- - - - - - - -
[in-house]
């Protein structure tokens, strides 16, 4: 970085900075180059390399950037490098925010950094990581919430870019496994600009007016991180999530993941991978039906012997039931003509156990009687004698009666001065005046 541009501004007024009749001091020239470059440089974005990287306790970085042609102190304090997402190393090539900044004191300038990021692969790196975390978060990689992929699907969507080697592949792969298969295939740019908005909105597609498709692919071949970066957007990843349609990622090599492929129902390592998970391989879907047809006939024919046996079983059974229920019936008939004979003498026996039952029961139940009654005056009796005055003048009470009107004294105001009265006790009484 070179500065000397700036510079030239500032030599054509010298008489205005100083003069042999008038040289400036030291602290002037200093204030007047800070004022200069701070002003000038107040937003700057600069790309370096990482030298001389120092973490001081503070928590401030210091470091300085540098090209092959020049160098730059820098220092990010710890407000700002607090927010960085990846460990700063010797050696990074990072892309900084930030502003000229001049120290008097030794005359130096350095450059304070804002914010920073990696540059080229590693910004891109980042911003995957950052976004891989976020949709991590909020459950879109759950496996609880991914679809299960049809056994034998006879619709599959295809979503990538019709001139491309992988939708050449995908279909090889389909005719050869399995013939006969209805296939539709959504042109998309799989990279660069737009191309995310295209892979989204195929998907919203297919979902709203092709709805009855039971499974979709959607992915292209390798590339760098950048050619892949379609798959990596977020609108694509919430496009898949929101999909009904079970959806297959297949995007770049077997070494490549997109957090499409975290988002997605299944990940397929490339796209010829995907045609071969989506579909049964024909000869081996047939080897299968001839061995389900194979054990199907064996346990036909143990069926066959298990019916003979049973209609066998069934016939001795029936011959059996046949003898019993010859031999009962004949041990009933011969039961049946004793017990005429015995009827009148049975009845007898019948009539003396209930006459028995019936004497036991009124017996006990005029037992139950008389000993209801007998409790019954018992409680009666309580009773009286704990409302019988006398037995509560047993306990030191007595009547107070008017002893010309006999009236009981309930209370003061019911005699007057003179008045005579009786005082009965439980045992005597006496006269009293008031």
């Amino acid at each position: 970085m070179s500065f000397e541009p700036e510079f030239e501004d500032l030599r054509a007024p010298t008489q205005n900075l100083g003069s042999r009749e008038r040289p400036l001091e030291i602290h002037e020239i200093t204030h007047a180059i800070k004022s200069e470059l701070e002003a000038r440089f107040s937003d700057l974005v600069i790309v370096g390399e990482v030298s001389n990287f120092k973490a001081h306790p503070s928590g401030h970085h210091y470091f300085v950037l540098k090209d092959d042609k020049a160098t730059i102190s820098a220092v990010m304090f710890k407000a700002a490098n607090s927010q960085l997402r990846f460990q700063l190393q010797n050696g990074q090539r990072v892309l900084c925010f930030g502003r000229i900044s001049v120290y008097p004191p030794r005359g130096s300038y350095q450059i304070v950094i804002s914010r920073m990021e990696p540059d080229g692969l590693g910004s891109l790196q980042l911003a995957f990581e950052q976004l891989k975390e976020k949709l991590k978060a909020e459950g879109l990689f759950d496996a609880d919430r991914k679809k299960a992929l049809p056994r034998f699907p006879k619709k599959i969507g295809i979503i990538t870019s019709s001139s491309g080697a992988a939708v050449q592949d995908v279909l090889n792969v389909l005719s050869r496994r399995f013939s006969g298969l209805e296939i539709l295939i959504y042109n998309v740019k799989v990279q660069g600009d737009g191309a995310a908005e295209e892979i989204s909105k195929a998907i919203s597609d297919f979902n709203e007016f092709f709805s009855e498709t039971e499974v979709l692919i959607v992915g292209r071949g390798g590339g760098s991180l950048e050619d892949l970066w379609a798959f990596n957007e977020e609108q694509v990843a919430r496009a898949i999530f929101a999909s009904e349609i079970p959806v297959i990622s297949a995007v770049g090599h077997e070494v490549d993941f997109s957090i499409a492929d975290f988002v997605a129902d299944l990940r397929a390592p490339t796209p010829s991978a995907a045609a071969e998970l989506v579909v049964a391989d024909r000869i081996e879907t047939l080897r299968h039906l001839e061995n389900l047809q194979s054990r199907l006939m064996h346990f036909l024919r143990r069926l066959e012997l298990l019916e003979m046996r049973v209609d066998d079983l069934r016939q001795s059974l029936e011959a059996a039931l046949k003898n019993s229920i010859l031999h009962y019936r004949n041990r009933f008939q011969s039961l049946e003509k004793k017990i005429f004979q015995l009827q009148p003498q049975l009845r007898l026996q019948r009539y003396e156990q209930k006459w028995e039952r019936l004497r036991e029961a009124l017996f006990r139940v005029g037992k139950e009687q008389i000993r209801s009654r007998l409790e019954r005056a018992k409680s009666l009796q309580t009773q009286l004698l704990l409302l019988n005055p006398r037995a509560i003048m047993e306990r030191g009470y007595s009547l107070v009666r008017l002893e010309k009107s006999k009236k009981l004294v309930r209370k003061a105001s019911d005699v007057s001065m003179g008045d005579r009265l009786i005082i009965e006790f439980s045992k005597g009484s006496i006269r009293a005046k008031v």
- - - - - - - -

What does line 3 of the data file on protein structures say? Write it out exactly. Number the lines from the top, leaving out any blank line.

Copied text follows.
């Amino acid at each position: 970085m070179s500065f000397e541009p700036e510079f030239e501004d500032l030599r054509a007024p010298t008489q205005n900075l100083g003069s042999r009749e008038r040289p400036l001091e030291i602290h002037e020239i200093t204030h007047a180059i800070k004022s200069e470059l701070e002003a000038r440089f107040s937003d700057l974005v600069i790309v370096g390399e990482v030298s001389n990287f120092k973490a001081h306790p503070s928590g401030h970085h210091y470091f300085v950037l540098k090209d092959d042609k020049a160098t730059i102190s820098a220092v990010m304090f710890k407000a700002a490098n607090s927010q960085l997402r990846f460990q700063l190393q010797n050696g990074q090539r990072v892309l900084c925010f930030g502003r000229i900044s001049v120290y008097p004191p030794r005359g130096s300038y350095q450059i304070v950094i804002s914010r920073m990021e990696p540059d080229g692969l590693g910004s891109l790196q980042l911003a995957f990581e950052q976004l891989k975390e976020k949709l991590k978060a909020e459950g879109l990689f759950d496996a609880d919430r991914k679809k299960a992929l049809p056994r034998f699907p006879k619709k599959i969507g295809i979503i990538t870019s019709s001139s491309g080697a992988a939708v050449q592949d995908v279909l090889n792969v389909l005719s050869r496994r399995f013939s006969g298969l209805e296939i539709l295939i959504y042109n998309v740019k799989v990279q660069g600009d737009g191309a995310a908005e295209e892979i989204s909105k195929a998907i919203s597609d297919f979902n709203e007016f092709f709805s009855e498709t039971e499974v979709l692919i959607v992915g292209r071949g390798g590339g760098s991180l950048e050619d892949l970066w379609a798959f990596n957007e977020e609108q694509v990843a919430r496009a898949i999530f929101a999909s009904e349609i079970p959806v297959i990622s297949a995007v770049g090599h077997e070494v490549d993941f997109s957090i499409a492929d975290f988002v997605a129902d299944l990940r397929a390592p490339t796209p010829s991978a995907a045609a071969e998970l989506v579909v049964a391989d024909r000869i081996e879907t047939l080897r299968h039906l001839e061995n389900l047809q194979s054990r199907l006939m064996h346990f036909l024919r143990r069926l066959e012997l298990l019916e003979m046996r049973v209609d066998d079983l069934r016939q001795s059974l029936e011959a059996a039931l046949k003898n019993s229920i010859l031999h009962y019936r004949n041990r009933f008939q011969s039961l049946e003509k004793k017990i005429f004979q015995l009827q009148p003498q049975l009845r007898l026996q019948r009539y003396e156990q209930k006459w028995e039952r019936l004497r036991e029961a009124l017996f006990r139940v005029g037992k139950e009687q008389i000993r209801s009654r007998l409790e019954r005056a018992k409680s009666l009796q309580t009773q009286l004698l704990l409302l019988n005055p006398r037995a509560i003048m047993e306990r030191g009470y007595s009547l107070v009666r008017l002893e010309k009107s006999k009236k009981l004294v309930r209370k003061a105001s019911d005699v007057s001065m003179g008045d005579r009265l009786i005082i009965e006790f439980s045992k005597g009484s006496i006269r009293a005046k008031v």